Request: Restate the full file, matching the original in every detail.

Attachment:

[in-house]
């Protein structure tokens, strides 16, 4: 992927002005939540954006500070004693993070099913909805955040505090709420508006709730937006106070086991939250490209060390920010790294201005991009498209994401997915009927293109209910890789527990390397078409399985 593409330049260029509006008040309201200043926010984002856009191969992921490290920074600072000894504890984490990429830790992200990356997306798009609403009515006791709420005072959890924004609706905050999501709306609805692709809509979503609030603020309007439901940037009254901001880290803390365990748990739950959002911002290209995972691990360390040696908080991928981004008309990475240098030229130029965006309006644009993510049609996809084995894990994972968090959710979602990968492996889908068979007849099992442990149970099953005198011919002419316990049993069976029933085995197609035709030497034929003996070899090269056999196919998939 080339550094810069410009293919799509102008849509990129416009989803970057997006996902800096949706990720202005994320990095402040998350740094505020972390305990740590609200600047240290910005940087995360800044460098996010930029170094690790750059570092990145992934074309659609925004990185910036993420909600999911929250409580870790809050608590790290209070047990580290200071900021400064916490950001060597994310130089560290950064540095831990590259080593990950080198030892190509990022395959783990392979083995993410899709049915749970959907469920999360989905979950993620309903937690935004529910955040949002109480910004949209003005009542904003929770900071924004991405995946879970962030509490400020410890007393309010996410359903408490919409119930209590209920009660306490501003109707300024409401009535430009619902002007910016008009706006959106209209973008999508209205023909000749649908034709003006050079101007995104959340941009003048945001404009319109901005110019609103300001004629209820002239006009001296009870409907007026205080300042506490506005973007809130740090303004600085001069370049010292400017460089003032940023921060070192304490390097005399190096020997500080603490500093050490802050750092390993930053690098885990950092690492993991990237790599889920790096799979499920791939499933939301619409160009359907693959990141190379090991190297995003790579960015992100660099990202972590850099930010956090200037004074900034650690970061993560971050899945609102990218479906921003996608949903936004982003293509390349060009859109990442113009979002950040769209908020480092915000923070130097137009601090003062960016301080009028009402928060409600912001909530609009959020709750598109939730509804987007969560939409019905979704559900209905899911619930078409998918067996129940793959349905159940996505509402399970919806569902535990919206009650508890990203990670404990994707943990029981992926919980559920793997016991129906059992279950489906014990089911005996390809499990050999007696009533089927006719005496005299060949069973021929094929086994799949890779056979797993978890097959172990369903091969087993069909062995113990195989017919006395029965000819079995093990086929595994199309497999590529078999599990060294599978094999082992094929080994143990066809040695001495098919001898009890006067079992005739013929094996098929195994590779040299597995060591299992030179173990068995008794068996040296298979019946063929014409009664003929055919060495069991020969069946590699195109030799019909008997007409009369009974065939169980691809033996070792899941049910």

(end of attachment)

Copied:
[in-house]
């Protein structure tokens, strides 16, 4: 992927002005939540954006500070004693993070099913909805955040505090709420508006709730937006106070086991939250490209060390920010790294201005991009498209994401997915009927293109209910890789527990390397078409399985 593409330049260029509006008040309201200043926010984002856009191969992921490290920074600072000894504890984490990429830790992200990356997306798009609403009515006791709420005072959890924004609706905050999501709306609805692709809509979503609030603020309007439901940037009254901001880290803390365990748990739950959002911002290209995972691990360390040696908080991928981004008309990475240098030229130029965006309006644009993510049609996809084995894990994972968090959710979602990968492996889908068979007849099992442990149970099953005198011919002419316990049993069976029933085995197609035709030497034929003996070899090269056999196919998939 080339550094810069410009293919799509102008849509990129416009989803970057997006996902800096949706990720202005994320990095402040998350740094505020972390305990740590609200600047240290910005940087995360800044460098996010930029170094690790750059570092990145992934074309659609925004990185910036993420909600999911929250409580870790809050608590790290209070047990580290200071900021400064916490950001060597994310130089560290950064540095831990590259080593990950080198030892190509990022395959783990392979083995993410899709049915749970959907469920999360989905979950993620309903937690935004529910955040949002109480910004949209003005009542904003929770900071924004991405995946879970962030509490400020410890007393309010996410359903408490919409119930209590209920009660306490501003109707300024409401009535430009619902002007910016008009706006959106209209973008999508209205023909000749649908034709003006050079101007995104959340941009003048945001404009319109901005110019609103300001004629209820002239006009001296009870409907007026205080300042506490506005973007809130740090303004600085001069370049010292400017460089003032940023921060070192304490390097005399190096020997500080603490500093050490802050750092390993930053690098885990950092690492993991990237790599889920790096799979499920791939499933939301619409160009359907693959990141190379090991190297995003790579960015992100660099990202972590850099930010956090200037004074900034650690970061993560971050899945609102990218479906921003996608949903936004982003293509390349060009859109990442113009979002950040769209908020480092915000923070130097137009601090003062960016301080009028009402928060409600912001909530609009959020709750598109939730509804987007969560939409019905979704559900209905899911619930078409998918067996129940793959349905159940996505509402399970919806569902535990919206009650508890990203990670404990994707943990029981992926919980559920793997016991129906059992279950489906014990089911005996390809499990050999007696009533089927006719005496005299060949069973021929094929086994799949890779056979797993978890097959172990369903091969087993069909062995113990195989017919006395029965000819079995093990086929595994199309497999590529078999599990060294599978094999082992094929080994143990066809040695001495098919001898009890006067079992005739013929094996098929195994590779040299597995060591299992030179173990068995008794068996040296298979019946063929014409009664003929055919060495069991020969069946590699195109030799019909008997007409009369009974065939169980691809033996070792899941049910």